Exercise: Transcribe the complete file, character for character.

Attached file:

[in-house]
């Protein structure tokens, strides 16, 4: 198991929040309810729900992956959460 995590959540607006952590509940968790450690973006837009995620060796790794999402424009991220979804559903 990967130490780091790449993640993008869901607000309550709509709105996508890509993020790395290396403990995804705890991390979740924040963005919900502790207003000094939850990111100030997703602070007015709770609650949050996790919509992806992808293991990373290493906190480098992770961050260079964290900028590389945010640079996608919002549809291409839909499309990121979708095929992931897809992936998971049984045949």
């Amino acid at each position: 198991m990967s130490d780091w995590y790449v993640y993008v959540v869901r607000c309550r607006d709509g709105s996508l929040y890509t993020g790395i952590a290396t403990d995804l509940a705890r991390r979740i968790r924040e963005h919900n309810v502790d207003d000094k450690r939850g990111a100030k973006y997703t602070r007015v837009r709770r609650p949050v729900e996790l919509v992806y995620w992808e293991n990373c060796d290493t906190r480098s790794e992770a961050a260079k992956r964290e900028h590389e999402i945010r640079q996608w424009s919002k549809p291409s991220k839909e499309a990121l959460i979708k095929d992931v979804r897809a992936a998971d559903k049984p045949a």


[in-house]
């Protein structure tokens, strides 16, 4: 198991929040309810729900992956959460 995590959540607006952590509940968790450690973006837009995620060796790794999402424009991220979804559903 990967130490780091790449993640993008869901607000309550709509709105996508890509993020790395290396403990995804705890991390979740924040963005919900502790207003000094939850990111100030997703602070007015709770609650949050996790919509992806992808293991990373290493906190480098992770961050260079964290900028590389945010640079996608919002549809291409839909499309990121979708095929992931897809992936998971049984045949």
């Amino acid at each position: 198991m990967s130490d780091w995590y790449v993640y993008v959540v869901r607000c309550r607006d709509g709105s996508l929040y890509t993020g790395i952590a290396t403990d995804l509940a705890r991390r979740i968790r924040e963005h919900n309810v502790d207003d000094k450690r939850g990111a100030k973006y997703t602070r007015v837009r709770r609650p949050v729900e996790l919509v992806y995620w992808e293991n990373c060796d290493t906190r480098s790794e992770a961050a260079k992956r964290e900028h590389e999402i945010r640079q996608w424009s919002k549809p291409s991220k839909e499309a990121l959460i979708k095929d992931v979804r897809a992936a998971d559903k049984p045949a």